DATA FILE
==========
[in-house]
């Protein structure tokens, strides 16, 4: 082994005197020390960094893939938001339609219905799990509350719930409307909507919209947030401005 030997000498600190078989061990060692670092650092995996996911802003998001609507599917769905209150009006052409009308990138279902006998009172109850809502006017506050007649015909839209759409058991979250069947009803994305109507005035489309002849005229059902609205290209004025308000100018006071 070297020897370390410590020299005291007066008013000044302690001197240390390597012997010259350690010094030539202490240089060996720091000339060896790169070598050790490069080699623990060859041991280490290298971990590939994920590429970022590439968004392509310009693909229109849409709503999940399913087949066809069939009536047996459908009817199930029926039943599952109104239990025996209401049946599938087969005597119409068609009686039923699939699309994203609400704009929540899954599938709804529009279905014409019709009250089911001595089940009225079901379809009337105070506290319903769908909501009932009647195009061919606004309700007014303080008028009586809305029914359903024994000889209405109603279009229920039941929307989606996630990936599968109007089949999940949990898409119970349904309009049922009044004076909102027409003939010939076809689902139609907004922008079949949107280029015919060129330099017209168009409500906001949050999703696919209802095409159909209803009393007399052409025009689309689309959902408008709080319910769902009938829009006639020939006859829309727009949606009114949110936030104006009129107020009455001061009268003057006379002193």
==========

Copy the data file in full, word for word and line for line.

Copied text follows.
[in-house]
């Protein structure tokens, strides 16, 4: 082994005197020390960094893939938001339609219905799990509350719930409307909507919209947030401005 030997000498600190078989061990060692670092650092995996996911802003998001609507599917769905209150009006052409009308990138279902006998009172109850809502006017506050007649015909839209759409058991979250069947009803994305109507005035489309002849005229059902609205290209004025308000100018006071 070297020897370390410590020299005291007066008013000044302690001197240390390597012997010259350690010094030539202490240089060996720091000339060896790169070598050790490069080699623990060859041991280490290298971990590939994920590429970022590439968004392509310009693909229109849409709503999940399913087949066809069939009536047996459908009817199930029926039943599952109104239990025996209401049946599938087969005597119409068609009686039923699939699309994203609400704009929540899954599938709804529009279905014409019709009250089911001595089940009225079901379809009337105070506290319903769908909501009932009647195009061919606004309700007014303080008028009586809305029914359903024994000889209405109603279009229920039941929307989606996630990936599968109007089949999940949990898409119970349904309009049922009044004076909102027409003939010939076809689902139609907004922008079949949107280029015919060129330099017209168009409500906001949050999703696919209802095409159909209803009393007399052409025009689309689309959902408008709080319910769902009938829009006639020939006859829309727009949606009114949110936030104006009129107020009455001061009268003057006379002193």